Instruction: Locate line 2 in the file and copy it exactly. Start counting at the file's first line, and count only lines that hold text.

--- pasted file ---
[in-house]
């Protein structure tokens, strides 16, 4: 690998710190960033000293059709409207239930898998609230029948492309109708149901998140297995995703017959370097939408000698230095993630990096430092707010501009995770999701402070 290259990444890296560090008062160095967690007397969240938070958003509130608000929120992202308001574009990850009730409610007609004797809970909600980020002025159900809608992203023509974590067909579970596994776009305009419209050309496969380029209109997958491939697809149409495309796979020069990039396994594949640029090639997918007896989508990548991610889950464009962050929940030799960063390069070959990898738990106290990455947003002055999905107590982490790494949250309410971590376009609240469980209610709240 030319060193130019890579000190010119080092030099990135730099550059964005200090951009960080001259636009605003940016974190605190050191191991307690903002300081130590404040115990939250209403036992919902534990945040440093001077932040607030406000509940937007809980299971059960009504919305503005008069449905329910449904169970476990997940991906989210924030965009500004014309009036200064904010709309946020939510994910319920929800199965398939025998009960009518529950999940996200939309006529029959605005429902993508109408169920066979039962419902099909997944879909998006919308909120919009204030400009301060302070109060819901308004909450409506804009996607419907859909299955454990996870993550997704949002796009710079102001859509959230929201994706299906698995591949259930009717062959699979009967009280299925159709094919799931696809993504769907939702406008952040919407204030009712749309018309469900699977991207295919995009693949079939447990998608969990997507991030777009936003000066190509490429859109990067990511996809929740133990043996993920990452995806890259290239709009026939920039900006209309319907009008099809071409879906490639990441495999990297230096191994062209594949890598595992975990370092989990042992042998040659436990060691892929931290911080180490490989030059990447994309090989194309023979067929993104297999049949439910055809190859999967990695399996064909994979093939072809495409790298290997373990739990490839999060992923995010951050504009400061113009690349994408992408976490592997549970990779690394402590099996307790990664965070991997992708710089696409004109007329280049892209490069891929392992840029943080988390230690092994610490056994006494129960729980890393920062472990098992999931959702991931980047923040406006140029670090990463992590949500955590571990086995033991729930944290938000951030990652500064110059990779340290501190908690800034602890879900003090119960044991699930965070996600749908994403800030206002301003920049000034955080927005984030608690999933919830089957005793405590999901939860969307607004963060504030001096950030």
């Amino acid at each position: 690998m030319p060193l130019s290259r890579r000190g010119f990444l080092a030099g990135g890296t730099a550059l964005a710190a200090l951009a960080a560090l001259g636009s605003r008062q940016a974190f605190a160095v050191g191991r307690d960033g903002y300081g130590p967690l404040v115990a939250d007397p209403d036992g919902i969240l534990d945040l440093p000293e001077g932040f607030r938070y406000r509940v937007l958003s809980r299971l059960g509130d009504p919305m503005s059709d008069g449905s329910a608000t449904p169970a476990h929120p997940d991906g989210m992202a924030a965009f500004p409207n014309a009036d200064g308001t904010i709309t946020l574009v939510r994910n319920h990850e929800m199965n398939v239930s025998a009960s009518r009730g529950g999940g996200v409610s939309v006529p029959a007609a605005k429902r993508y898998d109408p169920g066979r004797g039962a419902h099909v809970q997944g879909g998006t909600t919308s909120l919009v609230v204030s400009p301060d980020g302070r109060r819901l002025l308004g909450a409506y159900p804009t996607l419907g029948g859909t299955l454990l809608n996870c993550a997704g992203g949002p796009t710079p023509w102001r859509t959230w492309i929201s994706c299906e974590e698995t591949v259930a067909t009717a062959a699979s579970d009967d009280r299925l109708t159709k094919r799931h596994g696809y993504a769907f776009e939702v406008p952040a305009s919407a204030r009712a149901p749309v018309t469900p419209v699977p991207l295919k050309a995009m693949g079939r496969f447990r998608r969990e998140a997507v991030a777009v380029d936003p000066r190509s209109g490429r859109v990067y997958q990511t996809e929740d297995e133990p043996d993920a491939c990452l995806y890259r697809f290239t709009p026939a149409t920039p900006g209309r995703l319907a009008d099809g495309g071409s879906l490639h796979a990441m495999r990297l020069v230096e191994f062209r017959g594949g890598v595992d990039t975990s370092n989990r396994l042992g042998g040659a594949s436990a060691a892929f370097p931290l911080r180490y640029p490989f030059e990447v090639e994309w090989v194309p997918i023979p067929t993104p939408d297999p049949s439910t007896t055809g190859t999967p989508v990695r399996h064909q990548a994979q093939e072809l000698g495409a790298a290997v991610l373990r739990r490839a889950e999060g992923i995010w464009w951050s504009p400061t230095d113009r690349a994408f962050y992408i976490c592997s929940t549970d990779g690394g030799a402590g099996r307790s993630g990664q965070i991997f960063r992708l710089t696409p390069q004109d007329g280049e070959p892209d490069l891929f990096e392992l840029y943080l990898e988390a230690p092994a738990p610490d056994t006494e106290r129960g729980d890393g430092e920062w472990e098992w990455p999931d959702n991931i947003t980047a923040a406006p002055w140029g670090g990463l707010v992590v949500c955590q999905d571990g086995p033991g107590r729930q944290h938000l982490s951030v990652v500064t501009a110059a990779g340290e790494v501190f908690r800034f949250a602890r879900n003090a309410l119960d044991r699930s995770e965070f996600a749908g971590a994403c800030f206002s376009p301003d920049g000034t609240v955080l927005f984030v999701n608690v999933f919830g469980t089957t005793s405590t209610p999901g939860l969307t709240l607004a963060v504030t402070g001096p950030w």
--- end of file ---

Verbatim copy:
């Protein structure tokens, strides 16, 4: 690998710190960033000293059709409207239930898998609230029948492309109708149901998140297995995703017959370097939408000698230095993630990096430092707010501009995770999701402070 290259990444890296560090008062160095967690007397969240938070958003509130608000929120992202308001574009990850009730409610007609004797809970909600980020002025159900809608992203023509974590067909579970596994776009305009419209050309496969380029209109997958491939697809149409495309796979020069990039396994594949640029090639997918007896989508990548991610889950464009962050929940030799960063390069070959990898738990106290990455947003002055999905107590982490790494949250309410971590376009609240469980209610709240 030319060193130019890579000190010119080092030099990135730099550059964005200090951009960080001259636009605003940016974190605190050191191991307690903002300081130590404040115990939250209403036992919902534990945040440093001077932040607030406000509940937007809980299971059960009504919305503005008069449905329910449904169970476990997940991906989210924030965009500004014309009036200064904010709309946020939510994910319920929800199965398939025998009960009518529950999940996200939309006529029959605005429902993508109408169920066979039962419902099909997944879909998006919308909120919009204030400009301060302070109060819901308004909450409506804009996607419907859909299955454990996870993550997704949002796009710079102001859509959230929201994706299906698995591949259930009717062959699979009967009280299925159709094919799931696809993504769907939702406008952040919407204030009712749309018309469900699977991207295919995009693949079939447990998608969990997507991030777009936003000066190509490429859109990067990511996809929740133990043996993920990452995806890259290239709009026939920039900006209309319907009008099809071409879906490639990441495999990297230096191994062209594949890598595992975990370092989990042992042998040659436990060691892929931290911080180490490989030059990447994309090989194309023979067929993104297999049949439910055809190859999967990695399996064909994979093939072809495409790298290997373990739990490839999060992923995010951050504009400061113009690349994408992408976490592997549970990779690394402590099996307790990664965070991997992708710089696409004109007329280049892209490069891929392992840029943080988390230690092994610490056994006494129960729980890393920062472990098992999931959702991931980047923040406006140029670090990463992590949500955590571990086995033991729930944290938000951030990652500064110059990779340290501190908690800034602890879900003090119960044991699930965070996600749908994403800030206002301003920049000034955080927005984030608690999933919830089957005793405590999901939860969307607004963060504030001096950030």